It’s not just about keeping your hands warm: blood circulating through cold hands and wrists will cool and bring your overall body temperature down with time.

This study demonstrated that participants were able to stay cool whilst recumbent cycling in hot temperatures by repeatedly immersing their hands in cold water.

So, when cycling in cold temperatures the body-chilling effects of cold hands need to be avoided by using a good pair of winter cycling gloves.

What Other Roles Do Winter Cycling Gloves Play?

So apart from their primary role of keeping your hands warm, what else do winter cycling gloves do?

  • They’re a form of protective safety equipment, cushioning your hands and preventing scrapes and cuts in the event of a crash.
  • Cushioning your hands and protect against rubbing and Ulvar nerve damage caused by pressure on the handlebars during long hours on the bike.
  • Providing you with extra grip against sweat and debris. Proper grip on your handlebars and access to your brakes and gears are vital to good, safe, cycling.

What Features Will Winter Cycling Gloves Have?

Along with insulation against the cold, wind, and in most cases waterproofing, winter cycling gloves come with a few other features you should consider investing in.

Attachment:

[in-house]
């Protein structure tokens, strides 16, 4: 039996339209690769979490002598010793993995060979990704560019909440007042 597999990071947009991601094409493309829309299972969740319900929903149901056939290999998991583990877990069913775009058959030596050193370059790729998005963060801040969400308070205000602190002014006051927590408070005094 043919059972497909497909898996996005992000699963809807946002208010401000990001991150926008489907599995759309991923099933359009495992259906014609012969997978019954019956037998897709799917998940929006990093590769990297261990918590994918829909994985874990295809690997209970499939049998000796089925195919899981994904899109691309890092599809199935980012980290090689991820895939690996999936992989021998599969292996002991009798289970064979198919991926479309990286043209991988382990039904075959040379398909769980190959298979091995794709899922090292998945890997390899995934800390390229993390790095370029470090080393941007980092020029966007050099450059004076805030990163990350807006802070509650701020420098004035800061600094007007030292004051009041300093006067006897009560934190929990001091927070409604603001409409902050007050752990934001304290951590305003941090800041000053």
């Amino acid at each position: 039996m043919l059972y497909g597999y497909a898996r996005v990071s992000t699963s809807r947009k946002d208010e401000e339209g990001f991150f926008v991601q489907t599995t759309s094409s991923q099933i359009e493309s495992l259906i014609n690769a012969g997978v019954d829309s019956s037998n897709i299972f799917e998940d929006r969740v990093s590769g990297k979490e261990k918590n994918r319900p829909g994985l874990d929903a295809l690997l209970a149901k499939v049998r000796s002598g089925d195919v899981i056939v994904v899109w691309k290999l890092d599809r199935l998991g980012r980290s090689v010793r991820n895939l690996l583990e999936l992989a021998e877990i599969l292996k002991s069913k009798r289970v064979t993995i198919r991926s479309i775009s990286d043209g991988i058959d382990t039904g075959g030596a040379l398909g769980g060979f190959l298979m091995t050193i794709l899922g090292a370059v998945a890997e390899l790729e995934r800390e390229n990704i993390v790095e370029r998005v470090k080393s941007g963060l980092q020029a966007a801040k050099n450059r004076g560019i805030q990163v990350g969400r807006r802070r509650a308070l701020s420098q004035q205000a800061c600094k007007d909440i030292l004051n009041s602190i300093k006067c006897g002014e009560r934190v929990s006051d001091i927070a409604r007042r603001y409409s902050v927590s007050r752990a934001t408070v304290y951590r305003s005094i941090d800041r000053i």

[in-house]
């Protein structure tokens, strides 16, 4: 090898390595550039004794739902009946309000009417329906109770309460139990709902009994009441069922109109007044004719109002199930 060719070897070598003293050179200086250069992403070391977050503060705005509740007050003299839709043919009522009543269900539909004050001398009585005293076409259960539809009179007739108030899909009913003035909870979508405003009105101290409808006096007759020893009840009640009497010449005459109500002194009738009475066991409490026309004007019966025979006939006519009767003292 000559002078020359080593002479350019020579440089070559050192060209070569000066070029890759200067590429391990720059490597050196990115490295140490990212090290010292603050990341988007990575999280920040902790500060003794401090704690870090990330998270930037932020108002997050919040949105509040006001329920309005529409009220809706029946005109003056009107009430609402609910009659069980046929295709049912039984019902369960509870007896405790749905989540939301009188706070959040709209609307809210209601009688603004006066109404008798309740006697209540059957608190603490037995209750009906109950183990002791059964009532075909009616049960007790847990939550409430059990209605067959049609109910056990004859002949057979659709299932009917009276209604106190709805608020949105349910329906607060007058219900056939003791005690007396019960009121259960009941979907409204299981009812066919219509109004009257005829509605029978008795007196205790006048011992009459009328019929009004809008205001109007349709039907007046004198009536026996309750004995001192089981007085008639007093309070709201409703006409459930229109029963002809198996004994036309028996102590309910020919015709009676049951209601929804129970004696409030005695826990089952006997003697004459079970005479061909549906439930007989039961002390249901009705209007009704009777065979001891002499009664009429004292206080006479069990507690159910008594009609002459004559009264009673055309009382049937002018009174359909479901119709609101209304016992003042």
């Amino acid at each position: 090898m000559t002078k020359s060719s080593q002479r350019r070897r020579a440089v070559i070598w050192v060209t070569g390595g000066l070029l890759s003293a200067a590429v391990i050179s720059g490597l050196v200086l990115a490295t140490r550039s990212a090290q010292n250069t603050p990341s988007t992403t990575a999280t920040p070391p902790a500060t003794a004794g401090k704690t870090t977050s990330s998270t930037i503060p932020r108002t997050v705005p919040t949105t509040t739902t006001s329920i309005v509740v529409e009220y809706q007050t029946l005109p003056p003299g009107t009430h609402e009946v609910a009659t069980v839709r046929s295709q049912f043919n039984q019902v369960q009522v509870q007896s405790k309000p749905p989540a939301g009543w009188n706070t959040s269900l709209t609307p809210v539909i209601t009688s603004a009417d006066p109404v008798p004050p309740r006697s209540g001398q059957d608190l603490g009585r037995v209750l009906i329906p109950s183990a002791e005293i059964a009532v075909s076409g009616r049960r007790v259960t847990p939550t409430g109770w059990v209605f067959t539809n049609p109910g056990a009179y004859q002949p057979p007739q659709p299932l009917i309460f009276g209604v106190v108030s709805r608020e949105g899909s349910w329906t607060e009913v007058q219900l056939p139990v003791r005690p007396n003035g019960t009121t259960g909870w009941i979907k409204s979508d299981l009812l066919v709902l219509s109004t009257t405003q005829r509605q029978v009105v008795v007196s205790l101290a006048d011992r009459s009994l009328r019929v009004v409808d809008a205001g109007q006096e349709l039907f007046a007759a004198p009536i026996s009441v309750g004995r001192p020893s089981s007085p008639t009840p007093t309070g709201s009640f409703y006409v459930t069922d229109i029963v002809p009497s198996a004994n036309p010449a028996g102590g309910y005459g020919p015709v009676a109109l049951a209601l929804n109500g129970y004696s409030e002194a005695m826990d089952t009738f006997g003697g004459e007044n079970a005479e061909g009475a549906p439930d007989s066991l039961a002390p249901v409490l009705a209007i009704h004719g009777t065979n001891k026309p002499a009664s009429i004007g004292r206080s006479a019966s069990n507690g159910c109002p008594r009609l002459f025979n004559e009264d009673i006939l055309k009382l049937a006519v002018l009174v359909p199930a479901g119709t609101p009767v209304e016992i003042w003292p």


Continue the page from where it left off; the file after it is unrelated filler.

Reflective detailing on the gloves will make you more visible whilst out on your bike, and in cycling, there’s no such thing as too much visibility.

Most winter gloves come with a nose wipe too. The cold causes your nose to run and taking tissues out on the bike isn’t very practical. Just remember to wash your gloves regularly!

Some gloves also feature touchscreen capability which comes in handy for using apps such as Strava without having to take your gloves off.

The 6 Best Winter Cycling Gloves

So, without further ado, let’s dive into the best winter cycling gloves, and what makes each of these good picks.

Best All-Round Winter Cycling Gloves: Castelli Perfetto Ros Gloves

Castelli Perfetto Winter Cycling Gloves: Manufacturer Image
Credit: Castelli
  • Lightweight Gloves
  • Windproof and Water-Resistant

If you’re looking for a solid pair of gloves to take you on different types of rides throughout the season, you can’t go wrong with the Perfetto Ros.

Billed for 6-10ºC (42-50ºF), they’ll have you covered for a chilly commute or a mild winter morning ride.

A combination of linings and stitching allows the gloves to be warm without being bulky, so you retain a good amount of control in your hands.

They’re windproof and water-resistant in light showers. If you get completely drenched the gloves will keep the warmth in – but no one likes soaked gloves!